1 tsp salt if using home cooked beans, NONE if using canned

S’More Topping:

4 cups mini marshmallows

1/3 cup dairy-free mini chocolate chips (I use Enjoy Life brand)

7 gluten-free graham-style crackers, broken into small pieces (I use Kinnikinnick S’Moreables)

Preheat oven to 350 degrees.  Lightly grease an 8×8-inch square baking pan.

Weigh eggs, oil, and beans right in blender container.  Blend until smooth.  Pour into a bowl and weigh out cocoa, evaporated cane juice, vanilla and salt if using.  Stir until completely combined.

Bake in preheated oven until the top is dry and the edges start to pull away from the sides of the pan, about 30 – 40 minutes.  Test with cake tester.  A few fudgy crumbs should stick to tester.

Sprinkle mini marshmallows over top of baked brownies then the chips & graham-style cracker pieces.  Put under broiler for 2 -3  minutes until marshmallows are golden brown.  WATCH CAREFULLY so the marshmallows & graham crackers do not burn!!

Let cool completely before cutting into 2-inch pieces.  Using a wet knife blade and cleaning the blade between each cut makes this easier.

This recipe was created to be on the not-too-sweet side on order to balance the ultra sweet s’more toppings.  If you intend to make these plain, reduce the cocoa to 4 ounces and proceed with rest of the recipe.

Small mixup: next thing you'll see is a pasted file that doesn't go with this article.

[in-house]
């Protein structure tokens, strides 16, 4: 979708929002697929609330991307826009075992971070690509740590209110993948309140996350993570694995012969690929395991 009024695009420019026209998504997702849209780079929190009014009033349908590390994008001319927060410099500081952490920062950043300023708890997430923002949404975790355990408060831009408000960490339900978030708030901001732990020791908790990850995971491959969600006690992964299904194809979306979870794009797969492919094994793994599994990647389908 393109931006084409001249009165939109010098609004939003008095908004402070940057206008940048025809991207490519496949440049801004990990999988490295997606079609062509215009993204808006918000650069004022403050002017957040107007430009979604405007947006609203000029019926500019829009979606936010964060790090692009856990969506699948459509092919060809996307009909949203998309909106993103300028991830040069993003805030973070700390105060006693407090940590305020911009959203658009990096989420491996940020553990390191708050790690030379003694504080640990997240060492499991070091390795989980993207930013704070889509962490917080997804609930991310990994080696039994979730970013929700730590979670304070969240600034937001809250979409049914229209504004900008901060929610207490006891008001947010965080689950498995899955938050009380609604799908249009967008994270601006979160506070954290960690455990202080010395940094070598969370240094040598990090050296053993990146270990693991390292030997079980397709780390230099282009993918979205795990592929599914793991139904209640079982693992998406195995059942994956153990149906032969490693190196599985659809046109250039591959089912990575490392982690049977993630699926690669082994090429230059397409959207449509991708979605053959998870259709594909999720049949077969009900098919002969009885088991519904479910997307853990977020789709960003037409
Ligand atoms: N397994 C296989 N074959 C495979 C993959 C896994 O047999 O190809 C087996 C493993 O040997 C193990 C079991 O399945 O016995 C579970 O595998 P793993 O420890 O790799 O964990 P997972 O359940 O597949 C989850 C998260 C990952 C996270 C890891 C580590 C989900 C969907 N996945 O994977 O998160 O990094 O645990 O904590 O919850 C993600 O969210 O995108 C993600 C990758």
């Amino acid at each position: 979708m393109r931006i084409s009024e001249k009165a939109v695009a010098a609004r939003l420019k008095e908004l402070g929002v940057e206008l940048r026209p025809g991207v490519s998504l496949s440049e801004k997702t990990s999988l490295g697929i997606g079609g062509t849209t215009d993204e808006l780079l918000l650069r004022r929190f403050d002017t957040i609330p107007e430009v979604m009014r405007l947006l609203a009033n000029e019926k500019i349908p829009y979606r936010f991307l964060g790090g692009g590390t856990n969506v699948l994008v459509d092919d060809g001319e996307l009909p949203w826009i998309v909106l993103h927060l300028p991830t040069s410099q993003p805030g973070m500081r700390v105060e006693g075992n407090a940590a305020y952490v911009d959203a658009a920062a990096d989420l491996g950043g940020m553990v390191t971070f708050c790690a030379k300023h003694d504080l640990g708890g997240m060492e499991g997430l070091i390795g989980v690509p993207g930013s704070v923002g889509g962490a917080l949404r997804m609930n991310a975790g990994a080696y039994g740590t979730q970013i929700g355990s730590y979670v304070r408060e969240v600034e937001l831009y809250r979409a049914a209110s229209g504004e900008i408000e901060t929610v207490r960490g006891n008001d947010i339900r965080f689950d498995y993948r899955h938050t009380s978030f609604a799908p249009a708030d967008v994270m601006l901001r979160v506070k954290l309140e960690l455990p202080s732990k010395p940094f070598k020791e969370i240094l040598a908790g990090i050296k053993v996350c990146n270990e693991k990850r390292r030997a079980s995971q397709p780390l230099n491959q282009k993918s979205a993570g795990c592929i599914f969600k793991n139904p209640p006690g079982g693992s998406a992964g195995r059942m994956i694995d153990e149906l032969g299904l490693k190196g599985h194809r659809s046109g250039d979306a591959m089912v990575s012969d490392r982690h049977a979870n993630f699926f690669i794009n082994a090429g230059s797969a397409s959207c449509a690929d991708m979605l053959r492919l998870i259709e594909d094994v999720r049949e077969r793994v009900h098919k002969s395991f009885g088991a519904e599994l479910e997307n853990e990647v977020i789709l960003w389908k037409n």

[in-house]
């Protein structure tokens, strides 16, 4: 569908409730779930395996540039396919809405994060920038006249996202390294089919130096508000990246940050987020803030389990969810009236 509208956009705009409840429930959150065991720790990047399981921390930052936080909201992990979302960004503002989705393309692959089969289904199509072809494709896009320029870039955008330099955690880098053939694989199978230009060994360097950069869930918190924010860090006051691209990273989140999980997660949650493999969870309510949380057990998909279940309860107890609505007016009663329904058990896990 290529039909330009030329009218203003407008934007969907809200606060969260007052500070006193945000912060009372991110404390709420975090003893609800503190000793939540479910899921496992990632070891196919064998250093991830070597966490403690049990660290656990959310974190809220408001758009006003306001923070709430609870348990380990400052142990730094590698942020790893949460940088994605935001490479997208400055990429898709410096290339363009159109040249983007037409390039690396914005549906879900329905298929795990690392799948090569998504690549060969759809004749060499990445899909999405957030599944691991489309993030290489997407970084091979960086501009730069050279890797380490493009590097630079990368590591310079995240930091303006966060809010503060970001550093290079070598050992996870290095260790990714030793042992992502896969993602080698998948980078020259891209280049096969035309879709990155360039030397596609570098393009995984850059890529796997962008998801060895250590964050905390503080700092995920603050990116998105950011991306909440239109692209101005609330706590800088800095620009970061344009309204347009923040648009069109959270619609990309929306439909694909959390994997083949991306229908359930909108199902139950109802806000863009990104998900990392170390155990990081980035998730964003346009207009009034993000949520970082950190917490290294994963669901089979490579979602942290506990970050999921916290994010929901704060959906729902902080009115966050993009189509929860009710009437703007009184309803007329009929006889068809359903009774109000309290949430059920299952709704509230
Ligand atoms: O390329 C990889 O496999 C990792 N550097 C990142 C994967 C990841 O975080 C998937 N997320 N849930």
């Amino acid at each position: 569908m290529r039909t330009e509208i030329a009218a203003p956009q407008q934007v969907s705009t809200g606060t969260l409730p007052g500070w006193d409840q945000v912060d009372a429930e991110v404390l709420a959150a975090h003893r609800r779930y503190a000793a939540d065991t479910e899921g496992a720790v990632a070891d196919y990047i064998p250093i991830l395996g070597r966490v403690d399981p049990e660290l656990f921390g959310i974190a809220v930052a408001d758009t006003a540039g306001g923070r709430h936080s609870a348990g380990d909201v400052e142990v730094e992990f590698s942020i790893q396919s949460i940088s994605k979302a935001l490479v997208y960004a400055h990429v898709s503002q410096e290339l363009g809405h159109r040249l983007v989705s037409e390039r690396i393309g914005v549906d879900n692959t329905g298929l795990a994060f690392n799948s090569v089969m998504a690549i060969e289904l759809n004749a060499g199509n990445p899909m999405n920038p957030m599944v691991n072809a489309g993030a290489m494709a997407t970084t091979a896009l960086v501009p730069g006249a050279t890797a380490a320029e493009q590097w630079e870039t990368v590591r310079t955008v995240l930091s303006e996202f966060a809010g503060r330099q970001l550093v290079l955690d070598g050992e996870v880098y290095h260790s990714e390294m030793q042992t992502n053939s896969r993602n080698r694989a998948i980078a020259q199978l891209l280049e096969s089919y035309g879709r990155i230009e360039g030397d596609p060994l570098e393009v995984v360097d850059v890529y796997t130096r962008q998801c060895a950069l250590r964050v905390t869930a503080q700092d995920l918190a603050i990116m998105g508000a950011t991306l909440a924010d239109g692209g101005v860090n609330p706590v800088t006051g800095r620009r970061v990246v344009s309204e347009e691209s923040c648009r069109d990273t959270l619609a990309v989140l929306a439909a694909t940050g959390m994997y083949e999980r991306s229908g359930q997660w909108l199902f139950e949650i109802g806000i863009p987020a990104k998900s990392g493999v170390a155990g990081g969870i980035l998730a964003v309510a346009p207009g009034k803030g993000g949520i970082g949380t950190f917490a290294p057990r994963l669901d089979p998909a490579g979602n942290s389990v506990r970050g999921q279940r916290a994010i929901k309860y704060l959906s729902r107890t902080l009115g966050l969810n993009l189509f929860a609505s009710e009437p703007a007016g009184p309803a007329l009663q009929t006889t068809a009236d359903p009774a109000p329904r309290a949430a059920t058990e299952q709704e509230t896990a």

Blessings, ~Mrs. R (aka Aunt Mae)

Other gluten & dairy free posts you may enjoy:

Fudgy Coconut Flour Brownies with Raspberry Chipolte Sauce

Rice Flour Muffins

Almond Fig Scones

Classic Cream Scones

Rice Flour Muffin Variations

Mock Apple Pie

Williamsburg Orange Cake

Here is a list of all the other Ratio Rally participants and their brownie creations!

Adina from Gluten Free Travelette made Chocolate Brownie Pie with Orange Zest
Angela from Angela’s Kitchen made Gluten & Dairy Free Cream Egg Brownies
Brooke from B & the boy! made Triple Chocolate Brownies
Caitlin from {Gluten Free} Nom Nom Nom made Peppermint Brownie Bars
Caleigh from Gluten Free[k] made White chocolate and marshmallow brownies
Caneel from Mama Me Gluten Free made Triple chocolate brownies
Charissa Luke from Zest Bakery made Slutty gluten-free brownies
Claire from My Gluten Free Home PB&J Brownie Whoopee Pies
Claire from This Gluten-Free Life made St. Patty’s Day Marshmallow Swirl Brownies
Erin from The Sensitive Epicure made Mexican Cocoa Brownies with an Almond & Pepitas Crust
gretchen from kumquat made Salted Caramel Brownies
Heather from Discovering the Extraordinary made Nutmeg Blondies
Irvin from Eat the Love made Blueberry Citrus Marble Brownies
Jean from Gluten-Free Doctor Recipes made Blue Ribbon Brownies
Jenn Cuisine made Grain free brownies with no-bake ricotta cheesecake cream
Jonathan from The Canary Files made Vegan Marbled Banana Walnut Brownies
Karen from Cooking Gluten Free! made GF Chewy Crackled Top Brownies with Raspberry Puree
Mary Fran from FrannyCakes made Gluten-Free Hazelnut (Nutella) Brownies
Morri from Meals with Morri made Oaxacan Brownies & Mesquite Cacao Blondies
~Mrs. R from Honey From Flinty Rocks made Black Bean S’More Brownies
Pete and Kelli from No Gluten, No Problem made Caramel Mexican Chocolate Mesquite Brownies
Rachel from The Crispy Cook made Co-Co Nut-Nut Blondies
Shauna from Gluten-Free Girl made Gluten-Free Brownies
Tara from A Baking Life made Mint Chocolate Flourless Brownies
TR | No One Likes Crumbley Cookies Gluten Free Berry Fudge Brownies